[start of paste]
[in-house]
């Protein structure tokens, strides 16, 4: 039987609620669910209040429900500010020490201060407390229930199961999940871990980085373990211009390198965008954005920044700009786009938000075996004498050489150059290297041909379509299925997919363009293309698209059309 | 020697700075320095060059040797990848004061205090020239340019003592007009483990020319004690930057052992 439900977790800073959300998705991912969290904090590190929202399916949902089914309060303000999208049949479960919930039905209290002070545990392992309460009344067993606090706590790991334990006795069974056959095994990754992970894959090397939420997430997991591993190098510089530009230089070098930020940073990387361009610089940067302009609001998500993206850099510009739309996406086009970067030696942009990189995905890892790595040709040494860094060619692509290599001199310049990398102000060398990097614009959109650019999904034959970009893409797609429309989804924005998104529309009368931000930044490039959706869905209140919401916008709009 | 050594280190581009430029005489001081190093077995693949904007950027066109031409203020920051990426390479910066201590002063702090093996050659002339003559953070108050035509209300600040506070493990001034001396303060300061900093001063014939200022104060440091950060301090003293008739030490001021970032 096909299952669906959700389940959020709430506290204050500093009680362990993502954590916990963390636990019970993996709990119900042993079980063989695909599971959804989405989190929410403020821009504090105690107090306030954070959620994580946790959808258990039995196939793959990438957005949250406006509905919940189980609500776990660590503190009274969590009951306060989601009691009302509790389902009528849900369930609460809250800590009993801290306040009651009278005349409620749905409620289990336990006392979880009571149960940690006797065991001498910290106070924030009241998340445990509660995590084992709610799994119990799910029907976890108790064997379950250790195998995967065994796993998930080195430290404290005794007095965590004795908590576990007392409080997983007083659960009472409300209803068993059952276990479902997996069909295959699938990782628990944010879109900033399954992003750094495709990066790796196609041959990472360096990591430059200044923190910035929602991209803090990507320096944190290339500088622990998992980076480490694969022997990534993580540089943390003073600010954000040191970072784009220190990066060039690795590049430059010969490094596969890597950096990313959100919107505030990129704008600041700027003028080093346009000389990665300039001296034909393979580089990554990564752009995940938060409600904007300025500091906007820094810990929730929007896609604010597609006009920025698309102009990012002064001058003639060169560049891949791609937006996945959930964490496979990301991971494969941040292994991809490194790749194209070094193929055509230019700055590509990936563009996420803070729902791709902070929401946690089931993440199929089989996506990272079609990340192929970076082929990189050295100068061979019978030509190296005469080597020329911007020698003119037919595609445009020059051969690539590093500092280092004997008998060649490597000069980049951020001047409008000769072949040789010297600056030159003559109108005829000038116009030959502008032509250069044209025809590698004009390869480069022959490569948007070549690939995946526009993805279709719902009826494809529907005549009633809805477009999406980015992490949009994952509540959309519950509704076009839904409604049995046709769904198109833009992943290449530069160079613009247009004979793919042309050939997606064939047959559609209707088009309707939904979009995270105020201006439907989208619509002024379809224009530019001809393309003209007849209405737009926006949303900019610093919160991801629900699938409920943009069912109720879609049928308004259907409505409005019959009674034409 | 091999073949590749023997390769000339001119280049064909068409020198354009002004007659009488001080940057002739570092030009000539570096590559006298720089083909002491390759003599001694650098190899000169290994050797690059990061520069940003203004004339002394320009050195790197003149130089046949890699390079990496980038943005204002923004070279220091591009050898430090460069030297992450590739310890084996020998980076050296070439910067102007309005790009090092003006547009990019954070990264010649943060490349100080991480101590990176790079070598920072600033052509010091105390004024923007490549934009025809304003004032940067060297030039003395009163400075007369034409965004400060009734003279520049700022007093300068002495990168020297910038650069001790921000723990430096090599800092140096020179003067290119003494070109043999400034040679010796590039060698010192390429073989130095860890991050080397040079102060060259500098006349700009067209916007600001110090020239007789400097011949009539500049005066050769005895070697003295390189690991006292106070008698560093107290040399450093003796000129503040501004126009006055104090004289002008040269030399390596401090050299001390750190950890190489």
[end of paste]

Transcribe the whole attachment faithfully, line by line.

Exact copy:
[in-house]
């Protein structure tokens, strides 16, 4: 039987609620669910209040429900500010020490201060407390229930199961999940871990980085373990211009390198965008954005920044700009786009938000075996004498050489150059290297041909379509299925997919363009293309698209059309 | 020697700075320095060059040797990848004061205090020239340019003592007009483990020319004690930057052992 439900977790800073959300998705991912969290904090590190929202399916949902089914309060303000999208049949479960919930039905209290002070545990392992309460009344067993606090706590790991334990006795069974056959095994990754992970894959090397939420997430997991591993190098510089530009230089070098930020940073990387361009610089940067302009609001998500993206850099510009739309996406086009970067030696942009990189995905890892790595040709040494860094060619692509290599001199310049990398102000060398990097614009959109650019999904034959970009893409797609429309989804924005998104529309009368931000930044490039959706869905209140919401916008709009 | 050594280190581009430029005489001081190093077995693949904007950027066109031409203020920051990426390479910066201590002063702090093996050659002339003559953070108050035509209300600040506070493990001034001396303060300061900093001063014939200022104060440091950060301090003293008739030490001021970032 096909299952669906959700389940959020709430506290204050500093009680362990993502954590916990963390636990019970993996709990119900042993079980063989695909599971959804989405989190929410403020821009504090105690107090306030954070959620994580946790959808258990039995196939793959990438957005949250406006509905919940189980609500776990660590503190009274969590009951306060989601009691009302509790389902009528849900369930609460809250800590009993801290306040009651009278005349409620749905409620289990336990006392979880009571149960940690006797065991001498910290106070924030009241998340445990509660995590084992709610799994119990799910029907976890108790064997379950250790195998995967065994796993998930080195430290404290005794007095965590004795908590576990007392409080997983007083659960009472409300209803068993059952276990479902997996069909295959699938990782628990944010879109900033399954992003750094495709990066790796196609041959990472360096990591430059200044923190910035929602991209803090990507320096944190290339500088622990998992980076480490694969022997990534993580540089943390003073600010954000040191970072784009220190990066060039690795590049430059010969490094596969890597950096990313959100919107505030990129704008600041700027003028080093346009000389990665300039001296034909393979580089990554990564752009995940938060409600904007300025500091906007820094810990929730929007896609604010597609006009920025698309102009990012002064001058003639060169560049891949791609937006996945959930964490496979990301991971494969941040292994991809490194790749194209070094193929055509230019700055590509990936563009996420803070729902791709902070929401946690089931993440199929089989996506990272079609990340192929970076082929990189050295100068061979019978030509190296005469080597020329911007020698003119037919595609445009020059051969690539590093500092280092004997008998060649490597000069980049951020001047409008000769072949040789010297600056030159003559109108005829000038116009030959502008032509250069044209025809590698004009390869480069022959490569948007070549690939995946526009993805279709719902009826494809529907005549009633809805477009999406980015992490949009994952509540959309519950509704076009839904409604049995046709769904198109833009992943290449530069160079613009247009004979793919042309050939997606064939047959559609209707088009309707939904979009995270105020201006439907989208619509002024379809224009530019001809393309003209007849209405737009926006949303900019610093919160991801629900699938409920943009069912109720879609049928308004259907409505409005019959009674034409 | 091999073949590749023997390769000339001119280049064909068409020198354009002004007659009488001080940057002739570092030009000539570096590559006298720089083909002491390759003599001694650098190899000169290994050797690059990061520069940003203004004339002394320009050195790197003149130089046949890699390079990496980038943005204002923004070279220091591009050898430090460069030297992450590739310890084996020998980076050296070439910067102007309005790009090092003006547009990019954070990264010649943060490349100080991480101590990176790079070598920072600033052509010091105390004024923007490549934009025809304003004032940067060297030039003395009163400075007369034409965004400060009734003279520049700022007093300068002495990168020297910038650069001790921000723990430096090599800092140096020179003067290119003494070109043999400034040679010796590039060698010192390429073989130095860890991050080397040079102060060259500098006349700009067209916007600001110090020239007789400097011949009539500049005066050769005895070697003295390189690991006292106070008698560093107290040399450093003796000129503040501004126009006055104090004289002008040269030399390596401090050299001390750190950890190489």